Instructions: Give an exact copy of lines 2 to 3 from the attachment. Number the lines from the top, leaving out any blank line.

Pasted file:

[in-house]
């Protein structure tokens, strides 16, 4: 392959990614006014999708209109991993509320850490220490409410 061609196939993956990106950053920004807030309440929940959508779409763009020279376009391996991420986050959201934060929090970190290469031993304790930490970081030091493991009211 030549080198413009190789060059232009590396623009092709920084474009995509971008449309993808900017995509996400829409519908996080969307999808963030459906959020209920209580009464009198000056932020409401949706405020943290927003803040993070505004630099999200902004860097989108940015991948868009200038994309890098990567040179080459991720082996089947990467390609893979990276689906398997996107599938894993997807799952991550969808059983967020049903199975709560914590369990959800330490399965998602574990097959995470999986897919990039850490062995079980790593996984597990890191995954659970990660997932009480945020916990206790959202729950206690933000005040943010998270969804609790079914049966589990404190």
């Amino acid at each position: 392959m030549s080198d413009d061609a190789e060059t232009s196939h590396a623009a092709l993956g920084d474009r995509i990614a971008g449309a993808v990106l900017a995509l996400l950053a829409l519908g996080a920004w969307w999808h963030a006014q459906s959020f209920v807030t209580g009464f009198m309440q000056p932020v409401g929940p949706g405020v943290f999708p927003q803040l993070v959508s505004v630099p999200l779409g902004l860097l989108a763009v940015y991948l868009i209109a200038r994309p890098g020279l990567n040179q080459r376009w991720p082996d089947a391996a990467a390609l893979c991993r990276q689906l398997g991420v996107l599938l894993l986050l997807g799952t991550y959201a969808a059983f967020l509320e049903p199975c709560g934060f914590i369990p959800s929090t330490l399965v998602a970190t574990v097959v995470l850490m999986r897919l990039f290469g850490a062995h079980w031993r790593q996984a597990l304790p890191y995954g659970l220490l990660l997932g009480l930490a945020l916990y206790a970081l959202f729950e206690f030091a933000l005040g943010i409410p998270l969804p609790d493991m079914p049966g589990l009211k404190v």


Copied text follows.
């Protein structure tokens, strides 16, 4: 392959990614006014999708209109991993509320850490220490409410 061609196939993956990106950053920004807030309440929940959508779409763009020279376009391996991420986050959201934060929090970190290469031993304790930490970081030091493991009211 030549080198413009190789060059232009590396623009092709920084474009995509971008449309993808900017995509996400829409519908996080969307999808963030459906959020209920209580009464009198000056932020409401949706405020943290927003803040993070505004630099999200902004860097989108940015991948868009200038994309890098990567040179080459991720082996089947990467390609893979990276689906398997996107599938894993997807799952991550969808059983967020049903199975709560914590369990959800330490399965998602574990097959995470999986897919990039850490062995079980790593996984597990890191995954659970990660997932009480945020916990206790959202729950206690933000005040943010998270969804609790079914049966589990404190």
């Amino acid at each position: 392959m030549s080198d413009d061609a190789e060059t232009s196939h590396a623009a092709l993956g920084d474009r995509i990614a971008g449309a993808v990106l900017a995509l996400l950053a829409l519908g996080a920004w969307w999808h963030a006014q459906s959020f209920v807030t209580g009464f009198m309440q000056p932020v409401g929940p949706g405020v943290f999708p927003q803040l993070v959508s505004v630099p999200l779409g902004l860097l989108a763009v940015y991948l868009i209109a200038r994309p890098g020279l990567n040179q080459r376009w991720p082996d089947a391996a990467a390609l893979c991993r990276q689906l398997g991420v996107l599938l894993l986050l997807g799952t991550y959201a969808a059983f967020l509320e049903p199975c709560g934060f914590i369990p959800s929090t330490l399965v998602a970190t574990v097959v995470l850490m999986r897919l990039f290469g850490a062995h079980w031993r790593q996984a597990l304790p890191y995954g659970l220490l990660l997932g009480l930490a945020l916990y206790a970081l959202f729950e206690f030091a933000l005040g943010i409410p998270l969804p609790d493991m079914p049966g589990l009211k404190v």